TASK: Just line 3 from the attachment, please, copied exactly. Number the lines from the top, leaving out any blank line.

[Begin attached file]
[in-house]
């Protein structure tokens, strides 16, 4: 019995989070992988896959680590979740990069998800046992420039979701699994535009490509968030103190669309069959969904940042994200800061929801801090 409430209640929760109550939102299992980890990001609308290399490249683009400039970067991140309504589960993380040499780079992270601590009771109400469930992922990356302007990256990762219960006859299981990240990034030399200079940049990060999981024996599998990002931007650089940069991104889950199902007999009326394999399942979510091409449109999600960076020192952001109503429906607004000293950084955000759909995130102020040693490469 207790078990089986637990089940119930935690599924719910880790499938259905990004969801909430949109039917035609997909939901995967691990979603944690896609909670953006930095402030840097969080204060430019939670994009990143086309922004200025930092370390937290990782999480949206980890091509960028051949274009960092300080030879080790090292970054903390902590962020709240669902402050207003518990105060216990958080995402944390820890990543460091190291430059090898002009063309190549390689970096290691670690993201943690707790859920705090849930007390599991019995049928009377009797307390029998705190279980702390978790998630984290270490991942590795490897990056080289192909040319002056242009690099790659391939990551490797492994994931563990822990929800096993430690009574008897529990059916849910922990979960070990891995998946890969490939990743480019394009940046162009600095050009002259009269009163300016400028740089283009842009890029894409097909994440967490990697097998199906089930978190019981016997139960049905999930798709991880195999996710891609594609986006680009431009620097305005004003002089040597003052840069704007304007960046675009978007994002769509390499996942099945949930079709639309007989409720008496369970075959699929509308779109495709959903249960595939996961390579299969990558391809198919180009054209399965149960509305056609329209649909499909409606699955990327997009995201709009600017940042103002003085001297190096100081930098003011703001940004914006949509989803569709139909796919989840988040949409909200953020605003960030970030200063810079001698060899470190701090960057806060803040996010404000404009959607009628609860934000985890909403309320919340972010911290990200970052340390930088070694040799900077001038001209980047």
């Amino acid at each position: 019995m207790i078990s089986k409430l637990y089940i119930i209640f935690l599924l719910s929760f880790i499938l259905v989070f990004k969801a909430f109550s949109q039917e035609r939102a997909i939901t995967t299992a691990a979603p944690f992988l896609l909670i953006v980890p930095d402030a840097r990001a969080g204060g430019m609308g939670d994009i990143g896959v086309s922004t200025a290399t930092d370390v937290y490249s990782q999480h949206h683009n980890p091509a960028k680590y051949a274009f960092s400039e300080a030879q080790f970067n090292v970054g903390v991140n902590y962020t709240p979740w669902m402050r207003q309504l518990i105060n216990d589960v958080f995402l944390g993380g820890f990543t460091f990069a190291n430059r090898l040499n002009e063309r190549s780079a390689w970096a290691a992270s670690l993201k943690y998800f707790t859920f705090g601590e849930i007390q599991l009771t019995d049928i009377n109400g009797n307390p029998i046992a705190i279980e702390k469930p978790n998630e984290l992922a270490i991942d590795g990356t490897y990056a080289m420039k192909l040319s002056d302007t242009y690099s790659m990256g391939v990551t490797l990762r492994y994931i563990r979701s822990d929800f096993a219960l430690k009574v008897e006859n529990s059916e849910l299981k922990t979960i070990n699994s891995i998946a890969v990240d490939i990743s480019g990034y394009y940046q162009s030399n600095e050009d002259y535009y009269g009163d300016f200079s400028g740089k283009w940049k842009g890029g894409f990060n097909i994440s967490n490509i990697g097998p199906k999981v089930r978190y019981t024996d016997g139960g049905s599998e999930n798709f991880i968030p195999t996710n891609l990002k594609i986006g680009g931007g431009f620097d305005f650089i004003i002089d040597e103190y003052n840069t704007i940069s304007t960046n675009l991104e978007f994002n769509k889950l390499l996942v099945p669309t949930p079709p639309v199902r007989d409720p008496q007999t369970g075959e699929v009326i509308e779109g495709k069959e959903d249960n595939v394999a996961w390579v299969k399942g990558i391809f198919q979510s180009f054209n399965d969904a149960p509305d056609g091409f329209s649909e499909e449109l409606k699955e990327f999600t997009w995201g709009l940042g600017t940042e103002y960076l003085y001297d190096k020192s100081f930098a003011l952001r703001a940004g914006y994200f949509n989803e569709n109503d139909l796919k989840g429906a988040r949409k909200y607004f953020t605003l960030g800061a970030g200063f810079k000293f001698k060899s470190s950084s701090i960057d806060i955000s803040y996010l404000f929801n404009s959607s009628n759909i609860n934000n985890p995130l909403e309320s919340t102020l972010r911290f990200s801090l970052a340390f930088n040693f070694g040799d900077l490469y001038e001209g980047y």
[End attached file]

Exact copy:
């Amino acid at each position: 019995m207790i078990s089986k409430l637990y089940i119930i209640f935690l599924l719910s929760f880790i499938l259905v989070f990004k969801a909430f109550s949109q039917e035609r939102a997909i939901t995967t299992a691990a979603p944690f992988l896609l909670i953006v980890p930095d402030a840097r990001a969080g204060g430019m609308g939670d994009i990143g896959v086309s922004t200025a290399t930092d370390v937290y490249s990782q999480h949206h683009n980890p091509a960028k680590y051949a274009f960092s400039e300080a030879q080790f970067n090292v970054g903390v991140n902590y962020t709240p979740w669902m402050r207003q309504l518990i105060n216990d589960v958080f995402l944390g993380g820890f990543t460091f990069a190291n430059r090898l040499n002009e063309r190549s780079a390689w970096a290691a992270s670690l993201k943690y998800f707790t859920f705090g601590e849930i007390q599991l009771t019995d049928i009377n109400g009797n307390p029998i046992a705190i279980e702390k469930p978790n998630e984290l992922a270490i991942d590795g990356t490897y990056a080289m420039k192909l040319s002056d302007t242009y690099s790659m990256g391939v990551t490797l990762r492994y994931i563990r979701s822990d929800f096993a219960l430690k009574v008897e006859n529990s059916e849910l299981k922990t979960i070990n699994s891995i998946a890969v990240d490939i990743s480019g990034y394009y940046q162009s030399n600095e050009d002259y535009y009269g009163d300016f200079s400028g740089k283009w940049k842009g890029g894409f990060n097909i994440s967490n490509i990697g097998p199906k999981v089930r978190y019981t024996d016997g139960g049905s599998e999930n798709f991880i968030p195999t996710n891609l990002k594609i986006g680009g931007g431009f620097d305005f650089i004003i002089d040597e103190y003052n840069t704007i940069s304007t960046n675009l991104e978007f994002n769509k889950l390499l996942v099945p669309t949930p079709p639309v199902r007989d409720p008496q007999t369970g075959e699929v009326i509308e779109g495709k069959e959903d249960n595939v394999a996961w390579v299969k399942g990558i391809f198919q979510s180009f054209n399965d969904a149960p509305d056609g091409f329209s649909e499909e449109l409606k699955e990327f999600t997009w995201g709009l940042g600017t940042e103002y960076l003085y001297d190096k020192s100081f930098a003011l952001r703001a940004g914006y994200f949509n989803e569709n109503d139909l796919k989840g429906a988040r949409k909200y607004f953020t605003l960030g800061a970030g200063f810079k000293f001698k060899s470190s950084s701090i960057d806060i955000s803040y996010l404000f929801n404009s959607s009628n759909i609860n934000n985890p995130l909403e309320s919340t102020l972010r911290f990200s801090l970052a340390f930088n040693f070694g040799d900077l490469y001038e001209g980047y």